Singapore’s Defence Minister Ng Eng Hen announced on social media that the F-35 has been selected as the successor to the existing fleet of F-16 jets.
Singapore has followed the F-35 programme since joining as an observer in 2004.
The US offered Singapore participation as a ‘Security Cooperation’ participant during the System Development and Demonstration phase of the programme, allowing it access to project briefings.
The Ministry of Defense announced in a statement that the Republic of Singapore Air Force would first procure an unspecified “small number” of F-35 jets for full evaluation of their capabilities and sustainability before deciding on a full fleet.
In late 2013, Singapore said they were in “no particular hurry” to buy the F-35, and that they were focusing on upgrading their F-16s in the near-term.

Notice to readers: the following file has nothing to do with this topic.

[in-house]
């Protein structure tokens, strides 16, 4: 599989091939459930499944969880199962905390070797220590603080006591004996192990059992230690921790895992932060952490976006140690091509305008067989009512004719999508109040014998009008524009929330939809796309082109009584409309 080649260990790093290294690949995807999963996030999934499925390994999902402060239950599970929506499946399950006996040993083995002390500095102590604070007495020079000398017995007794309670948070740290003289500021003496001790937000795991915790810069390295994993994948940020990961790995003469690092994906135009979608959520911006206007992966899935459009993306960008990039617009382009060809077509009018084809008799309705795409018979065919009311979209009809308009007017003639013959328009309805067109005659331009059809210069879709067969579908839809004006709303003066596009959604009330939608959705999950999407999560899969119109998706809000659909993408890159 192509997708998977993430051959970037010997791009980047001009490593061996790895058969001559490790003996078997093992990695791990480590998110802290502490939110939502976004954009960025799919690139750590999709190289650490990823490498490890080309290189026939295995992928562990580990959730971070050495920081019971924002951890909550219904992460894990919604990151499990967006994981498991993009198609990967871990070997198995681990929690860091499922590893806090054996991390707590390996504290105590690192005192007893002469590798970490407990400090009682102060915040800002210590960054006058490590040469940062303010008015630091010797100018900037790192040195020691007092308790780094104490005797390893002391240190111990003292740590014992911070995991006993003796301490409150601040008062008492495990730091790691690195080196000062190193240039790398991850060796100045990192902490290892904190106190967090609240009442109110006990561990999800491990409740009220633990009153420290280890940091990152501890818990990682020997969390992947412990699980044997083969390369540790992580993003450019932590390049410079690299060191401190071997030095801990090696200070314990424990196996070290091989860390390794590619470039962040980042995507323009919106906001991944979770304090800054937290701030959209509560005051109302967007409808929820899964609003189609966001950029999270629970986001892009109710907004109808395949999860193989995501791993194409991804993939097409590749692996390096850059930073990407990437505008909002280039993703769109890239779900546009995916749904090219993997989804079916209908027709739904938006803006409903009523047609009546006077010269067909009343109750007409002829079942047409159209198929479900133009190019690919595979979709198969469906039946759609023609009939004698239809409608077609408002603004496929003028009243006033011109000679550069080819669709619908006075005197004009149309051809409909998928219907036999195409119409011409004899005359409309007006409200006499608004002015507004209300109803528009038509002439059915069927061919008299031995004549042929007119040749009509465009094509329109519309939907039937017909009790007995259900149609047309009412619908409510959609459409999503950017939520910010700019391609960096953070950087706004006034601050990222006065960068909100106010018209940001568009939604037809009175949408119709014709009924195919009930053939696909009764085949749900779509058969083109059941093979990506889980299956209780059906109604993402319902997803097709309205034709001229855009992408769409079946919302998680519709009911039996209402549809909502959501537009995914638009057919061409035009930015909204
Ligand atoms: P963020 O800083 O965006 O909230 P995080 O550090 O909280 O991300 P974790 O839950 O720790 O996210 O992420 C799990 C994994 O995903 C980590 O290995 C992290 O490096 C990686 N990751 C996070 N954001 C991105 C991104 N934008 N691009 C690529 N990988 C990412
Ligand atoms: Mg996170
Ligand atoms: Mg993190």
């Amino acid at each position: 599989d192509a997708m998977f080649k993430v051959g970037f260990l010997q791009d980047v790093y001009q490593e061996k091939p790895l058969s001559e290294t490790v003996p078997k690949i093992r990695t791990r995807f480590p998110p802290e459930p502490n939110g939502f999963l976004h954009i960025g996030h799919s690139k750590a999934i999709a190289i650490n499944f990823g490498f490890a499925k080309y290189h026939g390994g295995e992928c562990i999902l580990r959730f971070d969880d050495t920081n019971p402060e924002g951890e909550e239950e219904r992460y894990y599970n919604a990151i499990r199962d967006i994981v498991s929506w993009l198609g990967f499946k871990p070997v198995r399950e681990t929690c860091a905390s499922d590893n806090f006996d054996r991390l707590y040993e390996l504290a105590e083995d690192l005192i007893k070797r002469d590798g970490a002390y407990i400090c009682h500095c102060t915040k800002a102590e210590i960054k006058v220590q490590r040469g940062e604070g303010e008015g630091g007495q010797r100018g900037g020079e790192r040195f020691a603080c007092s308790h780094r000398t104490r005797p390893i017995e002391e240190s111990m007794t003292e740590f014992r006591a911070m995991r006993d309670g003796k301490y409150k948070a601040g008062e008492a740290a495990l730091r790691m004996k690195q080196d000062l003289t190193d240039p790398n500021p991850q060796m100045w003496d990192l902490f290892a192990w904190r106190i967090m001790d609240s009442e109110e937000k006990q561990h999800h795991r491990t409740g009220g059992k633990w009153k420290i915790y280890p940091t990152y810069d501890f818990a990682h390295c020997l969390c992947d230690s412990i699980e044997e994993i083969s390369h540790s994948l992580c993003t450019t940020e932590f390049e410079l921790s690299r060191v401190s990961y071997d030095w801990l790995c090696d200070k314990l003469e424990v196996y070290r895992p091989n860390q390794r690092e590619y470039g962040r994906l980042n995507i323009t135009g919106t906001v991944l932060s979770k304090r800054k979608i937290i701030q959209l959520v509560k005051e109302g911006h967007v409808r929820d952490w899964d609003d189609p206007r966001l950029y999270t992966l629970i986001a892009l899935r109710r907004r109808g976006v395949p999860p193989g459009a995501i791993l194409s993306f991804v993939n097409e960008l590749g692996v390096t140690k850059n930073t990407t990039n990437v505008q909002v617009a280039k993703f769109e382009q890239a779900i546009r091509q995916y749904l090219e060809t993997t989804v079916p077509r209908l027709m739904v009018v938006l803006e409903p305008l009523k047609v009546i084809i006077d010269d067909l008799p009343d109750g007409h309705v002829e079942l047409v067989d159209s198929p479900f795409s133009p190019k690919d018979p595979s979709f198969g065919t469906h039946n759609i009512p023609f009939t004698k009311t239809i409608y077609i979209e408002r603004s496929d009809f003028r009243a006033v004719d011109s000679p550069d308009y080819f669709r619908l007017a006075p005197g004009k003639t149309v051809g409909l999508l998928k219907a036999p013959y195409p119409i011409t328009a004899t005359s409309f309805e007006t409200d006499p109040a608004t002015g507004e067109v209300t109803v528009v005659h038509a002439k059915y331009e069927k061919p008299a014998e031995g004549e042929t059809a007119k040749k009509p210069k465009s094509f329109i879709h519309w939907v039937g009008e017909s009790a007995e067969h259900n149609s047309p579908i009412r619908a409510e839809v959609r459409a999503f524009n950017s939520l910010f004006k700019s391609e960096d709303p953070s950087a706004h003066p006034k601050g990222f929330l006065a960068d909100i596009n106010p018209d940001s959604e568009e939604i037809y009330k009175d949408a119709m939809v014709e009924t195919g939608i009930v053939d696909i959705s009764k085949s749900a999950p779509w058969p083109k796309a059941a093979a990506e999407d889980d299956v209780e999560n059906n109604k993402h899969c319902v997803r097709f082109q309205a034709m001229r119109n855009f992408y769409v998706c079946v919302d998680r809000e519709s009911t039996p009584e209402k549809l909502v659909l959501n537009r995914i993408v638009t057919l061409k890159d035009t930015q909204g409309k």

It was speculated that Singapore has specific interest in acquiring the F-35B STOVL variant due to the use of road bases adjacent to airfields, most shorter than 8,000 ft (2,400 m).
It was also speculated in 2013 that Singapore could be buying up to 100 F-35 jets however any initial buy will likely be very small.
The F-35 was conceived from the start of the project as having participation from many countries, most of which would both contribute to the manufacture of the aircraft and procure it for their own armed forces.
While the United States is the primary customer and financial backer, the United Kingdom, Italy, the Netherlands, Canada, Turkey, Australia, Norway and Denmark have agreed to contribute $4.375 billion toward the development costs of the programme.